Survey responses inspired dialogue within the group that helped identify core values and key opportunities for intervention. The division director met monthly with the hospital medicine leadership team and used the survey results to identify two areas for intervention:

  1. Structural and process redesign
  2. Daily noon huddles.

Structural and Process Redesign

The division director implemented a rotation of workers from high-stress services (COVID-19) to lower-stress services (non-COVID-19), flexibility in scheduling by allowing hospitalists to have autonomy in selecting how many days they could work in the COVID unit and trading shifts with others to cover those days off. As elective surgeries were cancelled, we dissolved our surgical co-management service to better accommodate our hospitals’ needs and used cardiovascular surgery advanced practice providers (e.g., physician assistants and nurse practitioners) who released from their clinical duties to help with inpatient care. In the event of surge, our primary care doctors were willing on a volunteer basis to cover academic positions so hospitalists can focus on inpatient needs.

Daily Noon Huddles

Hospitalist leadership incorporated daily weekdays noon huddles via WebEx to ensure excellent patient care. Each 30-45-minute huddle, conducted by our division director, provided updates on the status of COVID-19 patients under investigation (PUI) and confirmed cases, updates in management of COVID-19 patients, boosting morale with updates on some small victories (e.g., a negative test, a patient with a good outcome) and create an open forum for communication and participation from hospitalists in decision making. Hospitalists introduced ways to navigate protocols and care pathways which eventually helped the group to make real-time changes. The regular daily huddle with our hospitalist team allowed our group to connect with colleagues at a personal level. Our director has made sure to set aside defined time for staff to discuss and reflect on their experiences. Doing so, has allowed our hospitalists to feel heard and acknowledge the difficulties faced in their clinical duties. When hospitalists were asked in a second survey to assess the daily huddles, 72.73% of the group felt that the daily noon huddle initiated by our division during COVID-19 helped with emotional well-being and stress management.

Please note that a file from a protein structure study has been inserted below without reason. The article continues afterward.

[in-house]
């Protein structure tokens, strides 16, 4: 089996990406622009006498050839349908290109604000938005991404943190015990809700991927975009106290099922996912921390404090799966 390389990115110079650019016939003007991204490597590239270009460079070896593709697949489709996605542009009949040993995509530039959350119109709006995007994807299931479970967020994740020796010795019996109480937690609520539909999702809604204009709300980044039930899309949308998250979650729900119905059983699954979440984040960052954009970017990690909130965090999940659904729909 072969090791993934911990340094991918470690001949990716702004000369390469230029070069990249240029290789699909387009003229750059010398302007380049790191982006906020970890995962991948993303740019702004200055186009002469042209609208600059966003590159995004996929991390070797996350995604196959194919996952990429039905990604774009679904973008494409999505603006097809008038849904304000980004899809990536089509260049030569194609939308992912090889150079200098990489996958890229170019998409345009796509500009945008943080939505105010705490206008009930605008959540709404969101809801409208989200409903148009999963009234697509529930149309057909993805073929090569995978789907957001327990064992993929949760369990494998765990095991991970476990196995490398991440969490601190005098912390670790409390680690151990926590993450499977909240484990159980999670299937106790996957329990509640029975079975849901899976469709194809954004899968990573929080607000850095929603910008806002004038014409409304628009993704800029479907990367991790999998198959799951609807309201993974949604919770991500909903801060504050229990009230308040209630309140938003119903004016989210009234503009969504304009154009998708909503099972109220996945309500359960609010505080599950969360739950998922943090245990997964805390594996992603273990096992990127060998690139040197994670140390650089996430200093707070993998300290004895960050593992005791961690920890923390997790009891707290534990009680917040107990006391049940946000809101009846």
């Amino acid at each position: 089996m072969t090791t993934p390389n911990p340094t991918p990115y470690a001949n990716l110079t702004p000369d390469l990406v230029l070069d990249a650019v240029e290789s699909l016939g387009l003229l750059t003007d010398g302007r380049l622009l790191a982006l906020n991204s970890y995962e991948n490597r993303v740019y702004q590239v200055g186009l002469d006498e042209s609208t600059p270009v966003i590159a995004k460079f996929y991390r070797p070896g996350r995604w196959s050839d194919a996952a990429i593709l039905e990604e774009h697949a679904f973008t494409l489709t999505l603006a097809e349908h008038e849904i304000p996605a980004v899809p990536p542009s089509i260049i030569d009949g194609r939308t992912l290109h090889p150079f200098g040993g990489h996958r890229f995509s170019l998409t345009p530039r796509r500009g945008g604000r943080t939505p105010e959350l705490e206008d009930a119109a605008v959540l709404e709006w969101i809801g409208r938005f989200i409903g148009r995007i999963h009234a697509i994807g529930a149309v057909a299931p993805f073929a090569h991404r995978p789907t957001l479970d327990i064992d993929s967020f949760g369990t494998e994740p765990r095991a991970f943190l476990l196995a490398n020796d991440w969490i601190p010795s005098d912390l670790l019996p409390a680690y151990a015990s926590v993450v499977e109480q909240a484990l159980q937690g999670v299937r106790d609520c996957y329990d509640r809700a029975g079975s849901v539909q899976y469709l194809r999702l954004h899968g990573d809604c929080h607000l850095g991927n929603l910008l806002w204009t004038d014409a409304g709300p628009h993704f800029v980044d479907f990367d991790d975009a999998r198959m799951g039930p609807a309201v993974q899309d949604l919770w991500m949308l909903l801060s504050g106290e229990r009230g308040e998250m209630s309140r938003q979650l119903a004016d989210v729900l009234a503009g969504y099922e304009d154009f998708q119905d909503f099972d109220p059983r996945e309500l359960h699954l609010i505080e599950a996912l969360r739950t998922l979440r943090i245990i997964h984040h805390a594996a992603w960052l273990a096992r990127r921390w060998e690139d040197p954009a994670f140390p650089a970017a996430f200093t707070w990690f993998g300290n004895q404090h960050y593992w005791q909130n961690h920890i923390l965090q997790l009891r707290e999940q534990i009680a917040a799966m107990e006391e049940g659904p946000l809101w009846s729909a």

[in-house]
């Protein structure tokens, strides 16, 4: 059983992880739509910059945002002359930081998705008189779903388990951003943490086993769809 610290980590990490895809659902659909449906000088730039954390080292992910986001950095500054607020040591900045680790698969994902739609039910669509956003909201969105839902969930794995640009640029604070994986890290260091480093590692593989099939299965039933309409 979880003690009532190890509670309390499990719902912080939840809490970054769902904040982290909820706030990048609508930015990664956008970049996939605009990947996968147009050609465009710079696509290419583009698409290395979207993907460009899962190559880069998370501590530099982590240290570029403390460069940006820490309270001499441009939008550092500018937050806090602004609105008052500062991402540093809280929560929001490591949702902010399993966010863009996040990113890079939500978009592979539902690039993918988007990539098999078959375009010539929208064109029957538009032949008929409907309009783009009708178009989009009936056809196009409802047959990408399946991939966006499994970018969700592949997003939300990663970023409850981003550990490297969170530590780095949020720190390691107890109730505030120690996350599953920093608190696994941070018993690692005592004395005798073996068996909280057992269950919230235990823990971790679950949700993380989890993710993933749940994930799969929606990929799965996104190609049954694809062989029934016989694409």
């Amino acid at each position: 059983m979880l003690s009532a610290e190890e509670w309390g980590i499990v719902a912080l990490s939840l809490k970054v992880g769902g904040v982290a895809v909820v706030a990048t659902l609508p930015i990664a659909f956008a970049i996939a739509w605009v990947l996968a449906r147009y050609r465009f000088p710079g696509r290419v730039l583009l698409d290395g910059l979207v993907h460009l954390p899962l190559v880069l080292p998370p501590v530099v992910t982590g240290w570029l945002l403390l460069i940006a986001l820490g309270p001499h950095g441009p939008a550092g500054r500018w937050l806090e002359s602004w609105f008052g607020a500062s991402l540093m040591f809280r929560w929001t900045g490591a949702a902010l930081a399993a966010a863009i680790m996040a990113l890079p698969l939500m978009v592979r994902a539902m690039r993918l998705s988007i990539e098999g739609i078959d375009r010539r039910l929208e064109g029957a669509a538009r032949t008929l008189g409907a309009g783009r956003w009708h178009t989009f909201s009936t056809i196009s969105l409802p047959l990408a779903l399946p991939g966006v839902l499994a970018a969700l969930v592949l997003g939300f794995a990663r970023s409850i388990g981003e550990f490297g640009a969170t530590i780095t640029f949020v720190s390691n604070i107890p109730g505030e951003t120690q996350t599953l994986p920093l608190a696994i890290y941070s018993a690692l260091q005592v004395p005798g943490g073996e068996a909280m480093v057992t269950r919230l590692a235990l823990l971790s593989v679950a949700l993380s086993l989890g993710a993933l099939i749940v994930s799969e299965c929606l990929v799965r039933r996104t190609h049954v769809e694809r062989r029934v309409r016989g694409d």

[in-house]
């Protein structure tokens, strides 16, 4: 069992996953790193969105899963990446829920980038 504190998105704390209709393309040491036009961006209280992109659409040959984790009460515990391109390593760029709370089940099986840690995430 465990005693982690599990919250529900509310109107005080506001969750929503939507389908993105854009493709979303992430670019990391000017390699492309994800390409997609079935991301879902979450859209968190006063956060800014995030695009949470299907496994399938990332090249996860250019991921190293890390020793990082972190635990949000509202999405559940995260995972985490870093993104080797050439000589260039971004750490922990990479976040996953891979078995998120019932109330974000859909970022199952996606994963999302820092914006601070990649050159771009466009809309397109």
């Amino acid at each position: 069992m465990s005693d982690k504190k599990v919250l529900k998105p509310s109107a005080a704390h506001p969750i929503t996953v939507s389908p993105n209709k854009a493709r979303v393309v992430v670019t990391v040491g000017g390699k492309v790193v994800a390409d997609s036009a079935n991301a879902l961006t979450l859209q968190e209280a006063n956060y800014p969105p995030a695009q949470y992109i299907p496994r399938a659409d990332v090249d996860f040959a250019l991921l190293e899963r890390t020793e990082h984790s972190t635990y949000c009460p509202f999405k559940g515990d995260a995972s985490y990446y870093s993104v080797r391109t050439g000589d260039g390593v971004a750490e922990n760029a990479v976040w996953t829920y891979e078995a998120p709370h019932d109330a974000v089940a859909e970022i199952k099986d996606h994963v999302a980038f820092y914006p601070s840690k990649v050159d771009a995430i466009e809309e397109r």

Lessons Learned

With a brief survey, we were able to open a dialogue and proceed with two simple interventions that seemed to improve well-being for our hospitalist group. Burnout during the COVID-19 pandemic is present at higher than pre-COVID-19 era rates among healthcare professionals. Physicians, such as hospitalists, who provide front-line care are at an even greater risk. Management of these demands with increased support for physicians and identification of areas that yield more control to the provider over his or her work can prevent burnout and foster engagement. Engaged, healthy physicians are best able to deliver compassionate care, which leads to value for patients, providers, and the health system as a whole.


  1. Masters C, Lazarus M, Afsarmanesh N, et al. Pursuit of happiness: Creation of an academic hospitalist wellness committee and well-being survey. Am J Hosp Med. 2018 Apr;2(2):2018.008.
  2. Diener E. Subjective well-being. The science of happiness and a proposal for a national index. Am Psychol. 2000;55(1):34-43.
  3. Diener E, Inglehart R, Tay L. Theory and validity of life satisfaction scales. Soc Indicators Res. 2013; 112:497-52.



Clinical Practice, COVID-19, Hospital-based Medicine, Leadership, Administration, & Career Planning, SGIM, Wellness

Author Descriptions

Dr. Katsouli (anthi.katsouli@lumc.edu) is an assistant professor in the Department of Medicine at the Loyola University Medical Center, Maywood, IL. Dr. Qazi (sameer.Qazi@lumc.edu) is an associate professor in the Department of Medicine at the Loyola University Medical Center, Maywood, IL. Dr. Komorowski (MKOMORO@lumc.edu) is an assistant professor in the Department of Medicine at the Loyola University Medical Center, Maywood, IL.